Immediately to the south of the lake and east of the city of Pisa, the wetland complex of Migliarino-San Rossore comprises open (San Rossore) and wooded (San Rossore and Migliarino) coastal marshes, the estuaries of two large rivers (Arno and Serchio) and a tract of very shallow sea offshore. There are dunes between the marshes and the sea and extensive arable/pasture areas at San Rossore. This is a significant wetland for migrating and wintering waders including Jack Snipe.
Inland to the east, the freshwater wetland of Fucecchio Marsh, a few kilometres south of the town of Montecatini, consists of reedbeds, open water, wet woodland (Bosco di Chiusi) and surrounding cultivation. This is a vital wetland for breeding herons, such as Little Egret, Little Bittern, Night and Squacco Herons, and reedbed passerines, such as Moustached and Savi’s Warblers.
Continuing eastward brings one to a complex of small freshwater pools, wetlands, abandoned pits and farmland on a plain west of Florence used primarily as game reserves, though farming is the most important human activity away from the pools. It is especially paramount for its Night Heron colony, though Ferruginous Duck is also found on passage. Further east, and sharing a border with Umbria, the Casentinesi Forest National Park is a large tract of broadleaved and coniferous forest in the northern Apennines, dominated by beech (Fagus) and fir (Abies). The predominant land use is forestry, but it is a significant breeding site for woodland species such as Nightjar, Tawny Owl, Green Woodpecker, Blue Tit, Woodlark, Subalpine Warbler, Song Thrush, Robin, Firecrest and Rock Bunting.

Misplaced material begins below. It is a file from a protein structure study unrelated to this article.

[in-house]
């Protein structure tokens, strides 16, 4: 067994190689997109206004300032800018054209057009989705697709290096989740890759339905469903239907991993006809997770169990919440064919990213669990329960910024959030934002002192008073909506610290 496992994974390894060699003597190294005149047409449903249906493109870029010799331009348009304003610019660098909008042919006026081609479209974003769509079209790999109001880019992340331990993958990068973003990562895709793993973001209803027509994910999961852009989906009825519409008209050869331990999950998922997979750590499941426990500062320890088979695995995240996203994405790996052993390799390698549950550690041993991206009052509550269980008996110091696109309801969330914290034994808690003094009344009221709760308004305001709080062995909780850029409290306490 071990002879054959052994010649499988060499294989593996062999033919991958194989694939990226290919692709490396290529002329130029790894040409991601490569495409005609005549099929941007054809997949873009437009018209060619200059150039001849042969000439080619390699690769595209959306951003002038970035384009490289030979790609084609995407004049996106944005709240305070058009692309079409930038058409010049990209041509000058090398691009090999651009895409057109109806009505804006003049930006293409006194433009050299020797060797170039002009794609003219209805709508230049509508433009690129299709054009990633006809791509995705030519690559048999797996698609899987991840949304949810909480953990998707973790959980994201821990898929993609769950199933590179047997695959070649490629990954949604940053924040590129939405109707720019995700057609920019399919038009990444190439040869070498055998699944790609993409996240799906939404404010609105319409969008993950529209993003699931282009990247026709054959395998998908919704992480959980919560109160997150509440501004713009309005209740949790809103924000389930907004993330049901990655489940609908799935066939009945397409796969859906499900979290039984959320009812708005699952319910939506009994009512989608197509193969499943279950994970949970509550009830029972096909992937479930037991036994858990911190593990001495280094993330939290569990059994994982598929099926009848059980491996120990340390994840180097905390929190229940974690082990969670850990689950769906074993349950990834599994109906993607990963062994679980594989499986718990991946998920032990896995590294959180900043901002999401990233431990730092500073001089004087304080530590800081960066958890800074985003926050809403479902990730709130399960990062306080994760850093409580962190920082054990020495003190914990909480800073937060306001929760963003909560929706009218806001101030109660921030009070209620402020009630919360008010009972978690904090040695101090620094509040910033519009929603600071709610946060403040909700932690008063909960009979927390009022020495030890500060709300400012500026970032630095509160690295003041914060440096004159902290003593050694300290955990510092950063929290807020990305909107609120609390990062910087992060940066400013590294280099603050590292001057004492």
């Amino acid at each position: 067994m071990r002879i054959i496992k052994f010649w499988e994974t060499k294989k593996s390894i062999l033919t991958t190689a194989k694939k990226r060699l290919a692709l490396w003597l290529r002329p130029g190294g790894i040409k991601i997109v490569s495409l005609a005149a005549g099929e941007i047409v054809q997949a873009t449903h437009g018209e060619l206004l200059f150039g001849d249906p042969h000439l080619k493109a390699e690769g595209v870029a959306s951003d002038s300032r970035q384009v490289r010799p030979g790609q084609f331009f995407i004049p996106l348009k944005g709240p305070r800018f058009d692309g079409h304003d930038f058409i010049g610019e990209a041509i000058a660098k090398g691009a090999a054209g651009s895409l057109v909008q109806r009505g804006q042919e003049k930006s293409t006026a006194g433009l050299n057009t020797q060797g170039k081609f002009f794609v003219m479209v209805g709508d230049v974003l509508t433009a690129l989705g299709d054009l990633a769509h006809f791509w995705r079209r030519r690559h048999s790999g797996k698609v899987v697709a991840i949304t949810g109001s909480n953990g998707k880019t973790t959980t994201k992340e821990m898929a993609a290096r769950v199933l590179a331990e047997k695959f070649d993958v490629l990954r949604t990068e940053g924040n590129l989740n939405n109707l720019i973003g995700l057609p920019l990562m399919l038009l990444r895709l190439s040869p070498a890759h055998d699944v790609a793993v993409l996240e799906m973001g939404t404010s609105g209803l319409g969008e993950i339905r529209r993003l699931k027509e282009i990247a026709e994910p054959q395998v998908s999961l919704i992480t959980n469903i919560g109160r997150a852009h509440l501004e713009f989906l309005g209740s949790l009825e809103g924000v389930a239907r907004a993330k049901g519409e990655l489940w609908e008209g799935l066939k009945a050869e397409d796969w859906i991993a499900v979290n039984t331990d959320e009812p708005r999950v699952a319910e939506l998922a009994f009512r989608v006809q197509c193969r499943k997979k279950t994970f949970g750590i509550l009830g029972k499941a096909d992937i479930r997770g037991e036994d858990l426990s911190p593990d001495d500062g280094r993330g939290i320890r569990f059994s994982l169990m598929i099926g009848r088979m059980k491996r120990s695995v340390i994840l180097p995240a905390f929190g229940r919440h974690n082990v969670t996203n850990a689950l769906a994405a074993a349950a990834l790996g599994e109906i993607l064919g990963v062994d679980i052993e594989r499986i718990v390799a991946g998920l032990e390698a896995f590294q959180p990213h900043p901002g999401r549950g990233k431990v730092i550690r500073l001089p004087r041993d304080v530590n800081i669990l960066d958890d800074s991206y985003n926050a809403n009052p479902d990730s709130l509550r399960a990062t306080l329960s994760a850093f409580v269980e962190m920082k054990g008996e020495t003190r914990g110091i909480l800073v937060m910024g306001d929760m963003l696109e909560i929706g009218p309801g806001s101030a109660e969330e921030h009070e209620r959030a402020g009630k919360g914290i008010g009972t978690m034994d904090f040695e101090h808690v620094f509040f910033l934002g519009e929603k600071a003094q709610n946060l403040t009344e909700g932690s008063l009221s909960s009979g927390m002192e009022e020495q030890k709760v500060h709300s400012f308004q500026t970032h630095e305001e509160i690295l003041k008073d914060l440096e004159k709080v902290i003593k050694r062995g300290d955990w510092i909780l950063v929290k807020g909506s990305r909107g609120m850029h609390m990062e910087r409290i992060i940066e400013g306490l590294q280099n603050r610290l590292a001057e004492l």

To the south, the Arezzo Heathlands, a hilly area predominately covered by heathland, can be divided into three subsites: Alpe di Poti, Monte Ginezzo and Pian di Scò. The foremost land uses are forestry, hunting and heath cutting. This is a vital heathland for breeding raptors, such as Montagu’s Harrier, and passerines, especially Sylvia warblers, such as Subalpine and Dartford.
Further south, on the Umbrian border, the two freshwater lakes of Chiusi and Montepulciano are found fifteen kilometres east of the village of Montepulciano. The lakes are surrounded by extensive reedbeds, cultivated land and small broadleaved woodlands, and there are also some small artificial ponds called Vasche di Dolciano. Water levels fluctuate greatly during the year. It is an important area for breeding Little Bittern, wintering Cormorant and for a mixed heronry at Lago di Chiusi that includes Squacco and Night Herons. Herons and Cormorants roost at Vasche di Dolciano. A couple of pairs of Ferruginous Duck breed annually and a handful winter too. Moustached Warbler is resident.
To the west, the Crete Senesi is a hilly area southeast of the town of Siena. There are large tracts of farmland, small woodlands, gorges and highly eroded slopes. The major threat is agricultural intensification, which destroys the eroded landforms that are paramount nest sites for breeding raptors such as Lanner Falcon. It is also a significant spot for Stone Curlew.